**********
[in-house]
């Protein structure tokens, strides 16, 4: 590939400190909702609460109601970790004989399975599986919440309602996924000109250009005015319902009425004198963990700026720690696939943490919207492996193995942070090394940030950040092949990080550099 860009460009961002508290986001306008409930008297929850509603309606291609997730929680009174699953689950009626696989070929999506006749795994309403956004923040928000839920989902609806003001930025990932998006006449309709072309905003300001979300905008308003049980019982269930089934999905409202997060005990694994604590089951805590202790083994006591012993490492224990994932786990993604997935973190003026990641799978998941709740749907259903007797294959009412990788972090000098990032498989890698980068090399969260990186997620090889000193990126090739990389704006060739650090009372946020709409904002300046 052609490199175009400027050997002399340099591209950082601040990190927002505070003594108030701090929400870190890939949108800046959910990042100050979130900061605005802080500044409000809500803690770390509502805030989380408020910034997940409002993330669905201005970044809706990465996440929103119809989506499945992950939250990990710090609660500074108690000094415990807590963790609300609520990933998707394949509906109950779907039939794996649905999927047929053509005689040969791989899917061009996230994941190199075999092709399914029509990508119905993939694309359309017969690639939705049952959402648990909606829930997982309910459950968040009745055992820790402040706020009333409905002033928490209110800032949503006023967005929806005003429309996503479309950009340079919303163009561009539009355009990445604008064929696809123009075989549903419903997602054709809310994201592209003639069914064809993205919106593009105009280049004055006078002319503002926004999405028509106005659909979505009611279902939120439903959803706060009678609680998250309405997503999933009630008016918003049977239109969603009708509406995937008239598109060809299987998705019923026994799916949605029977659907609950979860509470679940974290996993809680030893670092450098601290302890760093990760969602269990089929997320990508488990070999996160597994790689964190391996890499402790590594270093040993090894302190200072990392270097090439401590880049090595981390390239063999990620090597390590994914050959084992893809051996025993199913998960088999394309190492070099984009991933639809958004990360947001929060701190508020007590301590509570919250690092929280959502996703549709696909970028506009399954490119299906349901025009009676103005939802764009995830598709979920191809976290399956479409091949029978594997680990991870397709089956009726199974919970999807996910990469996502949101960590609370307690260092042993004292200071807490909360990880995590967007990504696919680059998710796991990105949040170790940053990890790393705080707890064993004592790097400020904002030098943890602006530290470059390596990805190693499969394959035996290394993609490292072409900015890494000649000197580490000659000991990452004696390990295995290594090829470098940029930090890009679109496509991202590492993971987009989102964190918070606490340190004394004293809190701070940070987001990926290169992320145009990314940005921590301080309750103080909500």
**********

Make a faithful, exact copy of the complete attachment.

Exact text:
[in-house]
């Protein structure tokens, strides 16, 4: 590939400190909702609460109601970790004989399975599986919440309602996924000109250009005015319902009425004198963990700026720690696939943490919207492996193995942070090394940030950040092949990080550099 860009460009961002508290986001306008409930008297929850509603309606291609997730929680009174699953689950009626696989070929999506006749795994309403956004923040928000839920989902609806003001930025990932998006006449309709072309905003300001979300905008308003049980019982269930089934999905409202997060005990694994604590089951805590202790083994006591012993490492224990994932786990993604997935973190003026990641799978998941709740749907259903007797294959009412990788972090000098990032498989890698980068090399969260990186997620090889000193990126090739990389704006060739650090009372946020709409904002300046 052609490199175009400027050997002399340099591209950082601040990190927002505070003594108030701090929400870190890939949108800046959910990042100050979130900061605005802080500044409000809500803690770390509502805030989380408020910034997940409002993330669905201005970044809706990465996440929103119809989506499945992950939250990990710090609660500074108690000094415990807590963790609300609520990933998707394949509906109950779907039939794996649905999927047929053509005689040969791989899917061009996230994941190199075999092709399914029509990508119905993939694309359309017969690639939705049952959402648990909606829930997982309910459950968040009745055992820790402040706020009333409905002033928490209110800032949503006023967005929806005003429309996503479309950009340079919303163009561009539009355009990445604008064929696809123009075989549903419903997602054709809310994201592209003639069914064809993205919106593009105009280049004055006078002319503002926004999405028509106005659909979505009611279902939120439903959803706060009678609680998250309405997503999933009630008016918003049977239109969603009708509406995937008239598109060809299987998705019923026994799916949605029977659907609950979860509470679940974290996993809680030893670092450098601290302890760093990760969602269990089929997320990508488990070999996160597994790689964190391996890499402790590594270093040993090894302190200072990392270097090439401590880049090595981390390239063999990620090597390590994914050959084992893809051996025993199913998960088999394309190492070099984009991933639809958004990360947001929060701190508020007590301590509570919250690092929280959502996703549709696909970028506009399954490119299906349901025009009676103005939802764009995830598709979920191809976290399956479409091949029978594997680990991870397709089956009726199974919970999807996910990469996502949101960590609370307690260092042993004292200071807490909360990880995590967007990504696919680059998710796991990105949040170790940053990890790393705080707890064993004592790097400020904002030098943890602006530290470059390596990805190693499969394959035996290394993609490292072409900015890494000649000197580490000659000991990452004696390990295995290594090829470098940029930090890009679109496509991202590492993971987009989102964190918070606490340190004394004293809190701070940070987001990926290169992320145009990314940005921590301080309750103080909500």